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I have two UIViewControllers in a UINavigationController.
viewControllerA is the delegate of viewControllerB.
Obviously, viewControllerA doesn't have a reference to viewControllerB.
viewControllerB has a reference to viewControllerA because vcA is the delegate of vcB.

I've been told that delegates references should be weak.
In my case, I don't think it's true.
If the UINavigationController will decide to let go of vcA, vcB's delegate would be nil.
But, if the reference to vcA was strong, vcB would still have a reference to it.

Then why delegates are weak?
Yes, I know it's been asked before. Yes, I've spent time trying to understand this. Yet I don't seem to understand any of this.

Thank you.

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marked as duplicate by Josh Caswell, rptwsthi, Sindre Sorhus, Vladimir, rckoenes Jul 3 '13 at 8:30

This question has been asked before and already has an answer. If those answers do not fully address your question, please ask a new question.

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Because if an object X sets itself as the delegate of object Y, then very probably X has a strong ref to Y, and if Y had one to X (its delegate) too, that would cause a retain cycle. –  user529758 Jul 2 '13 at 18:31
    
I assume that vcA is the rootViewController and that vcB is pushed on top of that? –  meaning-matters Jul 2 '13 at 18:31
    
@meaning-matters Exactly. –  Noam Solovechick Jul 2 '13 at 18:41
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Read Is it ever Ok to have a 'strong' reference for a delegate?, a recent question on this topic which should explain the issue for you. –  CRD Jul 2 '13 at 18:46
    
because the retain cycle can be broken at point to avoid memory leaks. –  holex Jul 2 '13 at 18:57
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2 Answers 2

In my opinion, delegates should be weak (or assign in non-ARC code) to avoid cycles.

A typical case, that we see in many samples, is:

_myViewController = [[MyViewController alloc] init];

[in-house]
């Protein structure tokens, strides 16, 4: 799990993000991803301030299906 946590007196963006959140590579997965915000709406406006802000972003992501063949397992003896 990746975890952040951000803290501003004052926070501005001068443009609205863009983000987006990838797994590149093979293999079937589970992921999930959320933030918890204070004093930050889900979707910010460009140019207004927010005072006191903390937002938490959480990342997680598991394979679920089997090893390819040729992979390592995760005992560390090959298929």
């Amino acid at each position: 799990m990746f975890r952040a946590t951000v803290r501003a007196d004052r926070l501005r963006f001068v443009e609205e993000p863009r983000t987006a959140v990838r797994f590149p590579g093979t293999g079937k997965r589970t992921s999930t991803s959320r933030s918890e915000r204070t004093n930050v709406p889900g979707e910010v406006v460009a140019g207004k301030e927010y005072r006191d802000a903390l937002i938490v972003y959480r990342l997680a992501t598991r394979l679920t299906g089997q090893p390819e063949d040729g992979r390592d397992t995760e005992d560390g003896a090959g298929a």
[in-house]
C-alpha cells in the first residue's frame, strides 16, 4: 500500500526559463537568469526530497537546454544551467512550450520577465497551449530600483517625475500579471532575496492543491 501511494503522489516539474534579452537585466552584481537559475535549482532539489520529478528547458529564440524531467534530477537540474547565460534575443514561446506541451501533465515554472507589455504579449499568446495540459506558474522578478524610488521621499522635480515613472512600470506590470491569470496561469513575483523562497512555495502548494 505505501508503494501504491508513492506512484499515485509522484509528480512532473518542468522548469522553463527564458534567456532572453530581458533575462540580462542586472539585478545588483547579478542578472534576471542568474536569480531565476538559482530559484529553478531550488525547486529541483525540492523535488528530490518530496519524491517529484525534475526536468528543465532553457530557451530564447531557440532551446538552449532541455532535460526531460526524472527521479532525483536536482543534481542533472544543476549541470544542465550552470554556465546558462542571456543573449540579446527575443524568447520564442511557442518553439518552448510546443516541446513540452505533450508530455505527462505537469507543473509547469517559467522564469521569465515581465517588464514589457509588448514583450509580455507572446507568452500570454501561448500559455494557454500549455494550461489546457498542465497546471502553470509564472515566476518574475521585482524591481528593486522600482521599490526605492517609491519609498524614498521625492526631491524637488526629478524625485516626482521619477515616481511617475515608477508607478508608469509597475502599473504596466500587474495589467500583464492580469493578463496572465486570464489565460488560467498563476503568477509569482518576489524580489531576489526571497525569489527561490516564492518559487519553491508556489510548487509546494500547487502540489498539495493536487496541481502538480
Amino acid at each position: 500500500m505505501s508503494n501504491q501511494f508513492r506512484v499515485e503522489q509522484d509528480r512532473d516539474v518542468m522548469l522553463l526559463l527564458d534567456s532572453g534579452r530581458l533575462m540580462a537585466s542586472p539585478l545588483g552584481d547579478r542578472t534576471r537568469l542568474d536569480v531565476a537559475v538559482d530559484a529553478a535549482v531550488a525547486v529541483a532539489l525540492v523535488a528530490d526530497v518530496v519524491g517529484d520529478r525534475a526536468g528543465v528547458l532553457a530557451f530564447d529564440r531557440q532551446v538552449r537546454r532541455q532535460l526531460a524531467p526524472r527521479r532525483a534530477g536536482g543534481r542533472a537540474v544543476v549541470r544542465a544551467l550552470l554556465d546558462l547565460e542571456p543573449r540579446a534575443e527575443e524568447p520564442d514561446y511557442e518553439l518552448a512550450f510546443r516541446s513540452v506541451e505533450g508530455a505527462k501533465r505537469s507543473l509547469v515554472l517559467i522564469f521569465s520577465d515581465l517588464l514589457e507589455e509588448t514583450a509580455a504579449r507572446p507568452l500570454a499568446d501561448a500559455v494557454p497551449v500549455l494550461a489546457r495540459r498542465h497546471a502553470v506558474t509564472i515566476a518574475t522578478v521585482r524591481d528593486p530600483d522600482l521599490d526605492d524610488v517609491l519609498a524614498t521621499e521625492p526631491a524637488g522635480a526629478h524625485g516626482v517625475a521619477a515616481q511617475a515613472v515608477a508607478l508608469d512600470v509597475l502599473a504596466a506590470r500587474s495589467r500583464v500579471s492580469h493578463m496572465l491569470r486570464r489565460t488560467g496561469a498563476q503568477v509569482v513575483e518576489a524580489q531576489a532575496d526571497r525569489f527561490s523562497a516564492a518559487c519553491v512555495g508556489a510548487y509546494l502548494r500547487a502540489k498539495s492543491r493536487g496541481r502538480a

_myViewController.delegate = self;

This produces a cycle if the delegate is strong, because _myViewController is referenced by the original object, which in turn is referenced by _myViewController.

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You can remove In my opinion from your answer, that's the only reason why delegates should be weak/assign. ;)) –  danypata Jul 2 '13 at 18:48
    
There can also be good reasons for a strong reference to a delegate, see NSURLConnection. –  Martin R Jul 2 '13 at 18:50
    
@MartinR: Although they are both called "delegates," it seems to me that the temporarily retained object an NSURLConnection needs to get actual work done during its short lifetime is a somewhat different thing than, say, a view controller's delegate. –  Chuck Jul 2 '13 at 18:57
    
@Chuck: Yes. I only said this because both the question and the answers quite generally state "delegate references should be weak". –  Martin R Jul 2 '13 at 19:00
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I think when Class B is providing a delegate to Class A. Class A will assign a strong delegate to this delegate, now if Class B also makes this delegate Strong, this will result in Memory leak. As both class hold a strong reference to this delegate, it can't be released till some makes it weak and other one goes out of memory.

Good Link

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